An Open Letter To My Influences

Black History Month is the time to salute and remember the impact of black historic achievements. The time for making a statement of black excellence.

They say ‘lead by example’, you can preach a better sermon with your life than with your lips. The world is changed by those who would rather do than speak.

I mean this as a journalistic paean, for Muhammad Ali, Malcolm X, Nelson Mandela and all the idols who are so rightfully lauded during Black History Month – thank you for your influence and hard work. For making it possible for my generation to stand on your shoulders, earn our freedom and say ‘our lives matter’.

Parenthood is the most important job in the world. My black male role models taught me everything I need to know about being free, brave and successful. I’ve not only got public figures to look up to, I have had living examples in my day to day life of how to be a real man and how to take all the bullsh*t that being a black man brings.

There are a plethora of public interviews in which sportsmen, celebrities or rappers discuss not having a father figure in their lives and how it was challenging for them.

This isn’t my story. I would consider myself lucky, purely because we so often are subject to the adverse narrative. This article puts my point across very well.

My father is so intelligent and creative that I can and will always be learning from him. His honesty and meaningful explanations about some of the things he has been through have, at crucial times, brought me back down to earth and helped me realise I am not alone in my struggles.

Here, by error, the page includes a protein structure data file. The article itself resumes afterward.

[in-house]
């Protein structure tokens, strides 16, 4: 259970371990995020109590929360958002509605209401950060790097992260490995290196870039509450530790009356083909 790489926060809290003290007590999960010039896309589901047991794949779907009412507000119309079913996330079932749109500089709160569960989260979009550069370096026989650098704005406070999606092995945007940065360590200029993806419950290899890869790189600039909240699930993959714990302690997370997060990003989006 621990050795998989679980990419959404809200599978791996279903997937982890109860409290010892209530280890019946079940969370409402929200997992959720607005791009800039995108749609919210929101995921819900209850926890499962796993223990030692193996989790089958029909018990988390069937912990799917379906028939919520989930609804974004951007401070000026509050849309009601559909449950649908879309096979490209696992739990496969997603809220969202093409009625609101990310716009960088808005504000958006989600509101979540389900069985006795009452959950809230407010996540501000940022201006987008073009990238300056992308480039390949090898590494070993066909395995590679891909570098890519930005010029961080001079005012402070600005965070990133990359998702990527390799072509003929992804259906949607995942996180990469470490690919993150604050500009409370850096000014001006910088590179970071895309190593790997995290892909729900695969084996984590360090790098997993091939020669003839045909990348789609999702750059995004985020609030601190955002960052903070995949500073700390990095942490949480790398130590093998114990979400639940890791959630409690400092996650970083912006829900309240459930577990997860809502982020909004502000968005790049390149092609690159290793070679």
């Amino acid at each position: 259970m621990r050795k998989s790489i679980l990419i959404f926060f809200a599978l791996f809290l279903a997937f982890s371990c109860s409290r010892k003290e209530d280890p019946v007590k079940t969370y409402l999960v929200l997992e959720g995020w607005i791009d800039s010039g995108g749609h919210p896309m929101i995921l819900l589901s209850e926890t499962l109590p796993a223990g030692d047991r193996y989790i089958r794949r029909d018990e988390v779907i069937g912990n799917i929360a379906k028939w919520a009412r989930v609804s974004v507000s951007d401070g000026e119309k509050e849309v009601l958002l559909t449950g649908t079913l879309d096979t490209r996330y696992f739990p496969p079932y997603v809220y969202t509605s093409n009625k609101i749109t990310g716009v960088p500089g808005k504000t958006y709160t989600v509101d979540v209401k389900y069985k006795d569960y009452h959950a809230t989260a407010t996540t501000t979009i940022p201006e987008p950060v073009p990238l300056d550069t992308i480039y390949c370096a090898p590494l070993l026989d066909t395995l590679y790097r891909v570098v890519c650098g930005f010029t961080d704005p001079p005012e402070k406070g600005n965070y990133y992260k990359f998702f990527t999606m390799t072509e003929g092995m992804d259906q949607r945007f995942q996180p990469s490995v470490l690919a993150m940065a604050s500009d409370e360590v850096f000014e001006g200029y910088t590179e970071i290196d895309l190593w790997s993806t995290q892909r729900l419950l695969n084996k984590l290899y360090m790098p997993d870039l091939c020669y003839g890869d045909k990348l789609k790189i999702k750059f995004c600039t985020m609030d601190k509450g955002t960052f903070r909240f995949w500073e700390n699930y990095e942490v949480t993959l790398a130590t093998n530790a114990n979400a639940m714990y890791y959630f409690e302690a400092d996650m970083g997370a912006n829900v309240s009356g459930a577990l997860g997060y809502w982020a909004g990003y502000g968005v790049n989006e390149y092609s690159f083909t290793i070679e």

My paternal grandfather brought his family to England for a better life. Whilst blind from glaucoma, he raised a 5-child family – a simple purpose many physically able men fail to rise to. He taught me not to care what people think about you or what holds you back.

My maternal Grandfather taught me that life is for love, having a pure heart and letting your ‘light’ shine. He was in the RAF, worked until the age of 88 and did amazing things too numerous to mention. Watching him never falter in all his achievements inspires me to overcome stereotypes like he did.

My father is dedicated to his woman and that is a direct example to me. Because of this I feel I have always had a mature view on relationships and it was less daunting to pick myself back up after experiencing heartbreak.

My father and grandparents are real, strong, passionate, powerful, humble and honest.

Before you label this as a shallow showcase of the fortunate position I happen to be in, I write this as what I view to be a necessary thank you to my influences. To emphasise that as much as celebrity black males and rappers influence us, they’re not who we need to follow.

I feel it’s necessary to honour the everyday black men who impact me but don’t get mentioned during black history month. Because of you I’m inspired to beat the odds. I’m inspired to overcome stereotypes. And I’m going to make sure one day I influence my children to do the same.

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